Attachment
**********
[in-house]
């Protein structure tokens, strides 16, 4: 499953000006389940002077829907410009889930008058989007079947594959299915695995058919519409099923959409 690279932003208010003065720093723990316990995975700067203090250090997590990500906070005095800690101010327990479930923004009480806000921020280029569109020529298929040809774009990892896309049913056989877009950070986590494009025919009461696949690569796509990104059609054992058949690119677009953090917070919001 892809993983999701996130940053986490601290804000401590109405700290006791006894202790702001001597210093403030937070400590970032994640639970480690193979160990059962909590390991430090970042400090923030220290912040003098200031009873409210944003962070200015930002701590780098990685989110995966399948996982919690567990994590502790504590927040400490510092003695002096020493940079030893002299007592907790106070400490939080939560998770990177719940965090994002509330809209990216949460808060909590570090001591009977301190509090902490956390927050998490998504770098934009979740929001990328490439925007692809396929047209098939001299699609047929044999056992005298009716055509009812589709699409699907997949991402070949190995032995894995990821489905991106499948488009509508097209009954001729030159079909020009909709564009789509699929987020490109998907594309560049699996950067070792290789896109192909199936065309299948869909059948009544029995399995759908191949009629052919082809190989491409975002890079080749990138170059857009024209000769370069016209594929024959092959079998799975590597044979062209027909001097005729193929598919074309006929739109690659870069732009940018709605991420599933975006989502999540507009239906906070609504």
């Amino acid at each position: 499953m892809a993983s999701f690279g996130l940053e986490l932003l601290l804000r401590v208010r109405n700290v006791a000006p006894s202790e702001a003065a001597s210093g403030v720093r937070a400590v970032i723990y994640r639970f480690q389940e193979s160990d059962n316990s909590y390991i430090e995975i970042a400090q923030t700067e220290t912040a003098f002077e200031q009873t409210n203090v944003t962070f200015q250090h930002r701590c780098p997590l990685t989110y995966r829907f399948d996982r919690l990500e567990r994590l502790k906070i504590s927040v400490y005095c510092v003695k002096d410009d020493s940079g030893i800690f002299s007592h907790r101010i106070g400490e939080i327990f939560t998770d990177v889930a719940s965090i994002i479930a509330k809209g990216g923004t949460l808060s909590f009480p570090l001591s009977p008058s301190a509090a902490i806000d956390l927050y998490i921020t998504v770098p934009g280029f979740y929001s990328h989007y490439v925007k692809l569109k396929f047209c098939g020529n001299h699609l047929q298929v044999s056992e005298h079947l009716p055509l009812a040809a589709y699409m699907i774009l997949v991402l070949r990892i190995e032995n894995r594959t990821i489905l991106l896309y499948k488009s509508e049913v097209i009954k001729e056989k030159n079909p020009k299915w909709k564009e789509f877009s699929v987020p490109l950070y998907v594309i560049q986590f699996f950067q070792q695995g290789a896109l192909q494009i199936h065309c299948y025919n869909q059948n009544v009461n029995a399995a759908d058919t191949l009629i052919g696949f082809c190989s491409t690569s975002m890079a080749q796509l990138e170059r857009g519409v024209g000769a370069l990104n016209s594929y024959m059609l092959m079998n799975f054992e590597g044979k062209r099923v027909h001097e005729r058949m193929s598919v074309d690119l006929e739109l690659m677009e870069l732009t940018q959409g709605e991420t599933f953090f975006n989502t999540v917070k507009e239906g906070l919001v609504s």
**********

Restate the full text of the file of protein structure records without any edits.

[in-house]
């Protein structure tokens, strides 16, 4: 499953000006389940002077829907410009889930008058989007079947594959299915695995058919519409099923959409 690279932003208010003065720093723990316990995975700067203090250090997590990500906070005095800690101010327990479930923004009480806000921020280029569109020529298929040809774009990892896309049913056989877009950070986590494009025919009461696949690569796509990104059609054992058949690119677009953090917070919001 892809993983999701996130940053986490601290804000401590109405700290006791006894202790702001001597210093403030937070400590970032994640639970480690193979160990059962909590390991430090970042400090923030220290912040003098200031009873409210944003962070200015930002701590780098990685989110995966399948996982919690567990994590502790504590927040400490510092003695002096020493940079030893002299007592907790106070400490939080939560998770990177719940965090994002509330809209990216949460808060909590570090001591009977301190509090902490956390927050998490998504770098934009979740929001990328490439925007692809396929047209098939001299699609047929044999056992005298009716055509009812589709699409699907997949991402070949190995032995894995990821489905991106499948488009509508097209009954001729030159079909020009909709564009789509699929987020490109998907594309560049699996950067070792290789896109192909199936065309299948869909059948009544029995399995759908191949009629052919082809190989491409975002890079080749990138170059857009024209000769370069016209594929024959092959079998799975590597044979062209027909001097005729193929598919074309006929739109690659870069732009940018709605991420599933975006989502999540507009239906906070609504």
């Amino acid at each position: 499953m892809a993983s999701f690279g996130l940053e986490l932003l601290l804000r401590v208010r109405n700290v006791a000006p006894s202790e702001a003065a001597s210093g403030v720093r937070a400590v970032i723990y994640r639970f480690q389940e193979s160990d059962n316990s909590y390991i430090e995975i970042a400090q923030t700067e220290t912040a003098f002077e200031q009873t409210n203090v944003t962070f200015q250090h930002r701590c780098p997590l990685t989110y995966r829907f399948d996982r919690l990500e567990r994590l502790k906070i504590s927040v400490y005095c510092v003695k002096d410009d020493s940079g030893i800690f002299s007592h907790r101010i106070g400490e939080i327990f939560t998770d990177v889930a719940s965090i994002i479930a509330k809209g990216g923004t949460l808060s909590f009480p570090l001591s009977p008058s301190a509090a902490i806000d956390l927050y998490i921020t998504v770098p934009g280029f979740y929001s990328h989007y490439v925007k692809l569109k396929f047209c098939g020529n001299h699609l047929q298929v044999s056992e005298h079947l009716p055509l009812a040809a589709y699409m699907i774009l997949v991402l070949r990892i190995e032995n894995r594959t990821i489905l991106l896309y499948k488009s509508e049913v097209i009954k001729e056989k030159n079909p020009k299915w909709k564009e789509f877009s699929v987020p490109l950070y998907v594309i560049q986590f699996f950067q070792q695995g290789a896109l192909q494009i199936h065309c299948y025919n869909q059948n009544v009461n029995a399995a759908d058919t191949l009629i052919g696949f082809c190989s491409t690569s975002m890079a080749q796509l990138e170059r857009g519409v024209g000769a370069l990104n016209s594929y024959m059609l092959m079998n799975f054992e590597g044979k062209r099923v027909h001097e005729r058949m193929s598919v074309d690119l006929e739109l690659m677009e870069l732009t940018q959409g709605e991420t599933f953090f975006n989502t999540v917070k507009e239906g906070l919001v609504s």